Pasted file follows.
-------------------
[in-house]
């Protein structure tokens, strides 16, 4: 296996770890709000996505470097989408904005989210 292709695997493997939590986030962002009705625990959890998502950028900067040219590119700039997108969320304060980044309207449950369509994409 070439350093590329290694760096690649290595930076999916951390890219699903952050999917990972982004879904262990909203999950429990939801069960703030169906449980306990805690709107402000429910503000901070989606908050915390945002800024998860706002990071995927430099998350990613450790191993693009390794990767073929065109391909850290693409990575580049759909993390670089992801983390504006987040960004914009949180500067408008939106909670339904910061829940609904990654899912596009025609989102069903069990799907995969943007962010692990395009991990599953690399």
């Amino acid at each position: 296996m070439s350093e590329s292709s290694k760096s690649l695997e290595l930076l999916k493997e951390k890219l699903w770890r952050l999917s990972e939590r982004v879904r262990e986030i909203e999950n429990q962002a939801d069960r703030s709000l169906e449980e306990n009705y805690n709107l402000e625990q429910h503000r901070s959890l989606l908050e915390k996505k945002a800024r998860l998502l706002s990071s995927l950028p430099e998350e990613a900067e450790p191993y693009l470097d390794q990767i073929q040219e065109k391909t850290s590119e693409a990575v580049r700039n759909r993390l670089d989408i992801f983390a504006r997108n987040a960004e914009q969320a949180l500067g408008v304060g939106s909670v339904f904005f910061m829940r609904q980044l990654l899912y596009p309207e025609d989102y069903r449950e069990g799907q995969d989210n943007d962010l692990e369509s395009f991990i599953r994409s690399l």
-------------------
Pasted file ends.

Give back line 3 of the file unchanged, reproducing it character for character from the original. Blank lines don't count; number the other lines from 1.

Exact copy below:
């Amino acid at each position: 296996m070439s350093e590329s292709s290694k760096s690649l695997e290595l930076l999916k493997e951390k890219l699903w770890r952050l999917s990972e939590r982004v879904r262990e986030i909203e999950n429990q962002a939801d069960r703030s709000l169906e449980e306990n009705y805690n709107l402000e625990q429910h503000r901070s959890l989606l908050e915390k996505k945002a800024r998860l998502l706002s990071s995927l950028p430099e998350e990613a900067e450790p191993y693009l470097d390794q990767i073929q040219e065109k391909t850290s590119e693409a990575v580049r700039n759909r993390l670089d989408i992801f983390a504006r997108n987040a960004e914009q969320a949180l500067g408008v304060g939106s909670v339904f904005f910061m829940r609904q980044l990654l899912y596009p309207e025609d989102y069903r449950e069990g799907q995969d989210n943007d962010l692990e369509s395009f991990i599953r994409s690399l």